Misericordia University will present "The Triumph of the Human Spirit, from Auschwitz to Forgiveness'' by Holocaust survivor, forgiveness advocate, and champion of human rights Eva Mozes Kor, on Tuesday, Sept. 12 in Lemmond Theater in Walsh Hall at 7 p.m., followed by a book signing.
The event was scheduled originally for March 14, but was postponed due to inclement weather. For those who held tickets for the original lecture, replacement tickets were issued upon request in June. There are a limited number of tickets still available. Please contact the Misericordia University Box Office at (570) 674-6719 for information.
Mrs. Kor's talk is part of the Medical and Health Humanities Deadly Medicine Speaker Series that featured eight special presentations from experts in the fields of the Holocaust, history, medical and bioethics, Judaism, and more. The series, which ran from January through March 14, complemented the provocative exhibition, "Deadly Medicine: Creating the Master Race,'' from the United States Holocaust Museum.
In 1944, Mrs. Kor and her family were forced into a cattle car packed with other Jewish prisoners and transported to the Auschwitz concentration camp. Mrs. Kor and her twin sister, Miriam, were just 10 years old. At Auschwitz, the girls were taken from their mother, father and two older sisters – never to see them again. The sisters became part of a group of children used as human guinea pigs in genetic experiments under the direction of the now-infamous Dr. Josef Mengele.
About 1,500 sets of twins were abused, and most died as a result of the experiments. Mrs. Kor also became gravely ill, but through sheer determination survived and helped Miriam survive. The Soviet Army found about 200 children alive during the liberation of the camp on Jan. 27, 1945. The majority of the children were Mengele twins – Eva and Miriam Mozes were among them.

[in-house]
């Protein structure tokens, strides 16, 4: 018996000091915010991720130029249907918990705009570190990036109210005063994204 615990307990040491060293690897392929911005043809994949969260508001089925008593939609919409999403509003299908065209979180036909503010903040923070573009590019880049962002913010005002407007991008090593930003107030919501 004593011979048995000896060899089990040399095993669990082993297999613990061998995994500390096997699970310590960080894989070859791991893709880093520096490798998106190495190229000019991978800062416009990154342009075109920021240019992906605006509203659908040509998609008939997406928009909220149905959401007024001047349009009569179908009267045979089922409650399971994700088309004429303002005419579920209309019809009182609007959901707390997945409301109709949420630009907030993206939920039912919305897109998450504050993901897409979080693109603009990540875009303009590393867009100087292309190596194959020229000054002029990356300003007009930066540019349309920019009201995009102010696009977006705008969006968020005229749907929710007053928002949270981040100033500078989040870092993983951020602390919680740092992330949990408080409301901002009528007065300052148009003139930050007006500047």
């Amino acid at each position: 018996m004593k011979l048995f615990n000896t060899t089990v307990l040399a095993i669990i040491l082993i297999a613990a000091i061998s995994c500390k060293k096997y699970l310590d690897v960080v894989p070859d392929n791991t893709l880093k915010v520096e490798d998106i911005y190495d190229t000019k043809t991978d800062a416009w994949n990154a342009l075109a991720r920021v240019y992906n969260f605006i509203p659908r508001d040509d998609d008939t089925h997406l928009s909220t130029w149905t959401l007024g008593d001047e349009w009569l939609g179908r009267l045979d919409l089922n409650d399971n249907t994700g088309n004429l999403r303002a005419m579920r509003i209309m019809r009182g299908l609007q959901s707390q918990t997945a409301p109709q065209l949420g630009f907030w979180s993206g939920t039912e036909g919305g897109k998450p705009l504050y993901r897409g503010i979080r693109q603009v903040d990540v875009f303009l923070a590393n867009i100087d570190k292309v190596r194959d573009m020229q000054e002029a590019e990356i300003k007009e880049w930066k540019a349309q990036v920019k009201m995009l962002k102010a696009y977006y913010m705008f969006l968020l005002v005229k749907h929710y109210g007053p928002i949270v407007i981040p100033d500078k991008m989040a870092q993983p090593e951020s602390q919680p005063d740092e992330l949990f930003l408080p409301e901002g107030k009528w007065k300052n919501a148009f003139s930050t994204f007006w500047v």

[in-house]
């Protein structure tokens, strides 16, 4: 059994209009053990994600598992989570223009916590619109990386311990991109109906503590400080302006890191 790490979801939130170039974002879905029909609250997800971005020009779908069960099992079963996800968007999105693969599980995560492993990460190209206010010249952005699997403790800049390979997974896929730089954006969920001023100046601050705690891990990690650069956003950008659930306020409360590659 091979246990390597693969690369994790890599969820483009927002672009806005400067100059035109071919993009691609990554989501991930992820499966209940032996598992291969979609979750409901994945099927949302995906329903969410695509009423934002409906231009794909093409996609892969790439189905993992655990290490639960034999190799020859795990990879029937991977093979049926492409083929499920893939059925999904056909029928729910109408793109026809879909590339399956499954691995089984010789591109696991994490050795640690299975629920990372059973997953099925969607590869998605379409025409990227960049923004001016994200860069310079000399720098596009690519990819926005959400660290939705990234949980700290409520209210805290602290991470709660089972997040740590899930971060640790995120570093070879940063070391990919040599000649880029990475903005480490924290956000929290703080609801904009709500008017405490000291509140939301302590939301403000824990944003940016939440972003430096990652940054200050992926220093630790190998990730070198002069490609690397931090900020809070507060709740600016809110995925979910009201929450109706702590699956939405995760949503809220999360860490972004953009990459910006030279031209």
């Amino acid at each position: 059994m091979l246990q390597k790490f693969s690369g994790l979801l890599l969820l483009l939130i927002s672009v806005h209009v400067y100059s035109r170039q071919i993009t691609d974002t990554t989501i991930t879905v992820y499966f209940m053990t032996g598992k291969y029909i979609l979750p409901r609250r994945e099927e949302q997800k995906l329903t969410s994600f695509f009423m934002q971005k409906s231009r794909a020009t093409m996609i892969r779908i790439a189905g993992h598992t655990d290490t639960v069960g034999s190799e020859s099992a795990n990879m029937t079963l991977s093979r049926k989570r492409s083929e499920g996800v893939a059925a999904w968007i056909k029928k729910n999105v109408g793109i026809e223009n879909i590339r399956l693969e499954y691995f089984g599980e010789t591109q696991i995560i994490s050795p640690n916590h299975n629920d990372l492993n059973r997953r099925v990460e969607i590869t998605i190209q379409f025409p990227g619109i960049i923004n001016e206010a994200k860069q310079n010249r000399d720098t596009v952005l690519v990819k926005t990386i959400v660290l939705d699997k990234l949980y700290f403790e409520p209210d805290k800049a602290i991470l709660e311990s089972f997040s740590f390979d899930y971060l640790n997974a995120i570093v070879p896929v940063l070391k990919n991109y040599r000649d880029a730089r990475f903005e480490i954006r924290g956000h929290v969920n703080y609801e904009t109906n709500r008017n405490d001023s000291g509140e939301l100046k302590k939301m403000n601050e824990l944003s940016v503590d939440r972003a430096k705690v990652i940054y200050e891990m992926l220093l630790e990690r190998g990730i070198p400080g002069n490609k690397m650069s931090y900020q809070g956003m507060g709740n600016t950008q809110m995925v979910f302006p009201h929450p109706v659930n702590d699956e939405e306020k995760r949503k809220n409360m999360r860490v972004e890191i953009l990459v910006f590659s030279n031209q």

In 1995, Mrs. Kor opened CANDLES Holocaust Museum and Education Center in Terre Haute, Indiana, with a mission to prevent prejudice and hatred through education about the Holocaust. Thousands of people, including many school groups, have visited CANDLES since it opened. An arsonist destroyed the museum in 2003. A generous public helped to rebuild the museum. It reopened in 2005.
Powered by a never-give-up attitude, Mrs. Kor has emerged through a life filled with trauma as a brilliant example of the power of the human spirit to overcome. She has delivered her message all over the world, including several times in Germany, Israel and Poland. Mrs. Kor was the featured speaker at the 10th anniversary of the Truth and Reconciliation Commission in South Africa. She leads an annual tour of the Auschwitz concentration camp in Poland.
The award-winning film, "Forgiving Dr. Mengele,'' and the book, "Surviving the Angel of Death: The Story of a Mengele Twin in Auschwitz,'' have documented her life story. Mrs. Kor is also an advocate for genocide prevention. She organized and participated in multiple projects dedicated to ending the genocide in Darfur and commemorating the Rwandan genocide.
Mrs. Kor's presentation at Misericordia University received support from the College of Arts and Sciences, the Medical and Health Humanities academic program, and the Catherine and Daniel Flood Endowment for the Humanities at Misericordia University.
For more information about the Medical and Health Humanities program at Misericordia University, please call (570) 674-6400 or log on to www.misericordia.edu/medicalhumanities